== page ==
Almost all participants, irrespective of their age, showed a strong interest in testing and using a mobile phone app specifically designed for disasters; only one participant explicitly rejected the idea to download and test such app. Generally, a “disaster app” was seen to be a convenient tool –“It’s easy to use” (G4-P2), “easy to access” (G7-P3), “it is always at hand” (G6-P8) – and it was also perceived to be safer that social media: “I trust apps more than social media. Social media can be abused” (G1-P7). Some younger participants though expressed their concern that “if we rely too much on apps or on technology, people aged seventy from Amatrice wouldn’t do anything” (G3-P1) but, more often, this stereotype was rejected by both younger and older participants: “I have a mobile which is new but I don’t use apps. But with this option I would start to use them, because I think it’s very useful” (G9-P9). An app was not only perceived to be an information source, but some participants also expressed their opinion that “it makes you keep things under control” (G6-P2) which may, in a disaster situation, have a positive psychological effect on victims. Additionally, a number of participants referred to such app as a “cultural tool”: “I feel quite confident, because Italians have always demonstrated altruism, we always help each other. This [app] could create more community. I would see it as something socially useful” (G1-P3). “It’s important […] It puts you into connection with other people in the area, even if there isn’t that great a risk” (G8-P10). “This is part of the civic education that we don’t have, because with awareness, education and culture we can face or at least limit the damage from these events” (G10-P5). Here, the participants not only perceived the possible function of technology-based sociality, but they also imagined its contribution to the development of a “culture of preparedness” through common interest in the use of a new technology.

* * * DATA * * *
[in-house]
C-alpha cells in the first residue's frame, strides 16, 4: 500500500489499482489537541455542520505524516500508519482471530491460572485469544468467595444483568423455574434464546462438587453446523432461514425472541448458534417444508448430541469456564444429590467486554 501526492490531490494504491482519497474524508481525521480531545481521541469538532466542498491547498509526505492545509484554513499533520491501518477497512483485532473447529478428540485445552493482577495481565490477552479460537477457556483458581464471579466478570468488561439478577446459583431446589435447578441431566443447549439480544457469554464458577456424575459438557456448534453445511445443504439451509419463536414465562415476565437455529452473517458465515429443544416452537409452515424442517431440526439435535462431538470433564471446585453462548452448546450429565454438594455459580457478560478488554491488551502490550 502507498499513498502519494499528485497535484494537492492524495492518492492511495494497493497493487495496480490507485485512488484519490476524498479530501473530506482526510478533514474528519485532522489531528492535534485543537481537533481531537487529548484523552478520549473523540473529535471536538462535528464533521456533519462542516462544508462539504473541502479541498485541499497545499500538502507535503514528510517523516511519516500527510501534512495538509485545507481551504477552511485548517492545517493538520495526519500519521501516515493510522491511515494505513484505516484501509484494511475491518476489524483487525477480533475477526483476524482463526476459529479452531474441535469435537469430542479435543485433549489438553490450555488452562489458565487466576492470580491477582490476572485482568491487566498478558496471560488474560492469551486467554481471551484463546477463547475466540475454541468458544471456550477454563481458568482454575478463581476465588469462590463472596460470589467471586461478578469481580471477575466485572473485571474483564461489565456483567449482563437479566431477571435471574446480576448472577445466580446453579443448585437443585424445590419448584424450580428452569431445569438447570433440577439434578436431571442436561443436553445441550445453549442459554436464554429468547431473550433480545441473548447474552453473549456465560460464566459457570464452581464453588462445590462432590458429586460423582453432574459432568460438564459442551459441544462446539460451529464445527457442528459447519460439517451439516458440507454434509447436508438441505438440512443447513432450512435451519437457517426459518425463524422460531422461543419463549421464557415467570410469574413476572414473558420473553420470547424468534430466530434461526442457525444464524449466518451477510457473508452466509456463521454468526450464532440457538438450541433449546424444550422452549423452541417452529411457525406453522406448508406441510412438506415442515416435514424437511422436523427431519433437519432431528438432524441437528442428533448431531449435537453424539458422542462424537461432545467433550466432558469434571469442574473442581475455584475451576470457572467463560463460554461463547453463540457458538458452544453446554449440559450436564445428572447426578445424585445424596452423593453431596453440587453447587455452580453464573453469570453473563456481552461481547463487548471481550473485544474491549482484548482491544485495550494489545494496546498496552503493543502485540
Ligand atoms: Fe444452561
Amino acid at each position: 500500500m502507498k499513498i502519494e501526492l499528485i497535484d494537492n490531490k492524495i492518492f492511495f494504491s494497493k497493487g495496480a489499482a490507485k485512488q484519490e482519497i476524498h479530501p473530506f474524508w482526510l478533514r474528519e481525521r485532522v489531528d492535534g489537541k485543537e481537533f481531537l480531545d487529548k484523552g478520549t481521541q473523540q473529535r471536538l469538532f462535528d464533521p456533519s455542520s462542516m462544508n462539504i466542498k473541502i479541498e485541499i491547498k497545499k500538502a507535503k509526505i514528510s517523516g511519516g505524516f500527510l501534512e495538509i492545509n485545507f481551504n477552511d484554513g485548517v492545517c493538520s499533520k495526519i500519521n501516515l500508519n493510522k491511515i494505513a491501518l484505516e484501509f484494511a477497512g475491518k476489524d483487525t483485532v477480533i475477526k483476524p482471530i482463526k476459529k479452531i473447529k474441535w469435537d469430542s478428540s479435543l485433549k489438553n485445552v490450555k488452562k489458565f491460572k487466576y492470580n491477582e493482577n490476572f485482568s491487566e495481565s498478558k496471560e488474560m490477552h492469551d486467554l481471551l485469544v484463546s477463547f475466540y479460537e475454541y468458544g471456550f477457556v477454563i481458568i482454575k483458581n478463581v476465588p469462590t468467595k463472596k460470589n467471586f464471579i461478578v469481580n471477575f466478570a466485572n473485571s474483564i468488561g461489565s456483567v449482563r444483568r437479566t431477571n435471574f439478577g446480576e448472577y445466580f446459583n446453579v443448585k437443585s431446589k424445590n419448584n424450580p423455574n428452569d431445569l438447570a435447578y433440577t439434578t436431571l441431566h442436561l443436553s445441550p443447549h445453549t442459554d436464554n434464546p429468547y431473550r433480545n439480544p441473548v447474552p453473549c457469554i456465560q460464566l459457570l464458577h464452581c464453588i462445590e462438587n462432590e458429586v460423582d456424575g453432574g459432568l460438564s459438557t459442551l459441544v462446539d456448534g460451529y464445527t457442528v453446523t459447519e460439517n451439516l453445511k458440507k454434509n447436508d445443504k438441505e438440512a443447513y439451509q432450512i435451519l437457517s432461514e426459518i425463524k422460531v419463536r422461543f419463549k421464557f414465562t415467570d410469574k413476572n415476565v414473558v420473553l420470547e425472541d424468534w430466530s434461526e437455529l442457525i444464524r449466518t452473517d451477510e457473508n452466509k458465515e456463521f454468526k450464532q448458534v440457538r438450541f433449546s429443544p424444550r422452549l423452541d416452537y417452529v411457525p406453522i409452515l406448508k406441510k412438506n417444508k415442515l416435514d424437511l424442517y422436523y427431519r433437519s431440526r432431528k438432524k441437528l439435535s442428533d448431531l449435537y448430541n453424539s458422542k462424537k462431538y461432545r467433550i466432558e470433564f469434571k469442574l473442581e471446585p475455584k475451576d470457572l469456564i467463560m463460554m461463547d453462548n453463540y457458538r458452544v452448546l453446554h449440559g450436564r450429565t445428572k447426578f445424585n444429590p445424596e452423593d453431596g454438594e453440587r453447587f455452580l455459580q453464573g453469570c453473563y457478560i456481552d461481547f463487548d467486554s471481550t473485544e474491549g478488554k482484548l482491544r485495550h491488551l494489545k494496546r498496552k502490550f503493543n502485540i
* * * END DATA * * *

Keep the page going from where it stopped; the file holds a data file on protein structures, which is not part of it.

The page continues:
Note: See source document for full reference.